The AU's Peace and Security Commission discussed the proposal at its headquarters in the Ethiopian capital, Addis Ababa, on Friday.
However, the 15-member body appeared split over exactly when the force would be deployed.
Politicians argued for the troops to go before the end of the month but military experts recommending a later date, officials said.
The AU report came just hours before the president's compound in Mogadishu came under attack from unknown men.
Several mortars were fired at the area and then a brief gunfight erupted between the attackers and the president's guards as Ethiopian troops rushed to the scene in tanks and trucks.
It was no immediately clear if the president and prime minister had been in the 'Villa Somalia' compound at the time. There was no word on casualties.
The attack is the latest of several hit-and-run attacks carried out against the Somali government's forces and their Ethiopian allies in recent weeks.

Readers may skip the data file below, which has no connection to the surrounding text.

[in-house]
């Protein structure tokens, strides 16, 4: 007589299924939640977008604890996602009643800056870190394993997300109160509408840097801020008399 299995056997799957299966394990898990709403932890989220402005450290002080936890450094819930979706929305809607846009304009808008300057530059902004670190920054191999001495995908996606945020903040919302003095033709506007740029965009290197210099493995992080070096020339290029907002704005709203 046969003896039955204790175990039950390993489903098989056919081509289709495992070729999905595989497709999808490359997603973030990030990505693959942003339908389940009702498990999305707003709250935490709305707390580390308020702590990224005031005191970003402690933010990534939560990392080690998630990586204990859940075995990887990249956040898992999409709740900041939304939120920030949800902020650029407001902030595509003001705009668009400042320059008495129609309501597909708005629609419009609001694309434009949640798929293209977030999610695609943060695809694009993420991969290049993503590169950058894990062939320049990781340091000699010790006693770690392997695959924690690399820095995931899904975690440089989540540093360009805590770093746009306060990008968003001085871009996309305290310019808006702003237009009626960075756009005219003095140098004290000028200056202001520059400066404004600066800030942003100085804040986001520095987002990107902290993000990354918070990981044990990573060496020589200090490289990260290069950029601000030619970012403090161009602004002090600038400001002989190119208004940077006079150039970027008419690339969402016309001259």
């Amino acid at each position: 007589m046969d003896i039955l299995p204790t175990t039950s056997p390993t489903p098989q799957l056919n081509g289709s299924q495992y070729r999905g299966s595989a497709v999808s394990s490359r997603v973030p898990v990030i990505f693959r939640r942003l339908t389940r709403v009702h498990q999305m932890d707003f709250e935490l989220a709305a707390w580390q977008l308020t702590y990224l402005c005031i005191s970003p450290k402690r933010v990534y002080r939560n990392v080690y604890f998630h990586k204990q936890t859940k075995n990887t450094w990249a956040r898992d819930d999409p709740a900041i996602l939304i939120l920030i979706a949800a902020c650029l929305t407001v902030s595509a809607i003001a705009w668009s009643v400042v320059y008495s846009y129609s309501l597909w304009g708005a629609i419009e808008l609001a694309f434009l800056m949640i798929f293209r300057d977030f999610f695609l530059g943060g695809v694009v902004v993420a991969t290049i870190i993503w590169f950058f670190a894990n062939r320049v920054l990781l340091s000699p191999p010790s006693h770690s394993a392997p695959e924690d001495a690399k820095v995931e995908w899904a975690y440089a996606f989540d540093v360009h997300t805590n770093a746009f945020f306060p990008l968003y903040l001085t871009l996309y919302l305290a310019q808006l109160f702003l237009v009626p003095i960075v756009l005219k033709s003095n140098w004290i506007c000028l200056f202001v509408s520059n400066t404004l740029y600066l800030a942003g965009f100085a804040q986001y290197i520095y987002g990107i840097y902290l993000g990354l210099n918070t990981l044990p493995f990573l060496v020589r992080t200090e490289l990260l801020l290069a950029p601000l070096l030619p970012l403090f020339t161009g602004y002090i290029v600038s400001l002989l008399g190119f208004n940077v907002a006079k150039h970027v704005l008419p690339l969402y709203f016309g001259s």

Earlier in the day, the interim Somali government hailed the handover of heavy weaponry by warlords.
At least 70 armoured vehicles, around 120 mortars and a tank had been handed over during the first week of a disarmament agreement reached by the warlords and the government.
Abdirahman Dinari, a government spokesman said: "We have begun at a steady pace and people are pleased with the governement's work towards the disarmament."
"This is the first stage of disarmament and (other) clans are also ready to return all of theirs. We have received a lot of commitments from them that they will doing so."
Diplomats say international peacekeepers are the only way to stabilise Somalia following the departure of Ethiopian troops.
|The country has had no central government |
for over 15 years [Reuters]
Somalia's interim government defeated the Union of Islamic Courts - who had controlled much of the country - over the new year with aid of Ethiopian and US forces.
The Ethiopian prime minister, Meles Zenawi, told the BBC on Friday that his forces were to start leaving "in the next few days".
So far Uganda has been the only country to pledge troops publicly and many think it will be a long and difficult task to muster such a force.
Such a UN mission "will support the long term stabilisation and post-conflict reconstruction of Somalia", added the report.
A police training team, supported by maritime, coastal, air and civilian "components" should also be deployed with the initial AU force, it said.
Somalia has not had effective central government since 1991.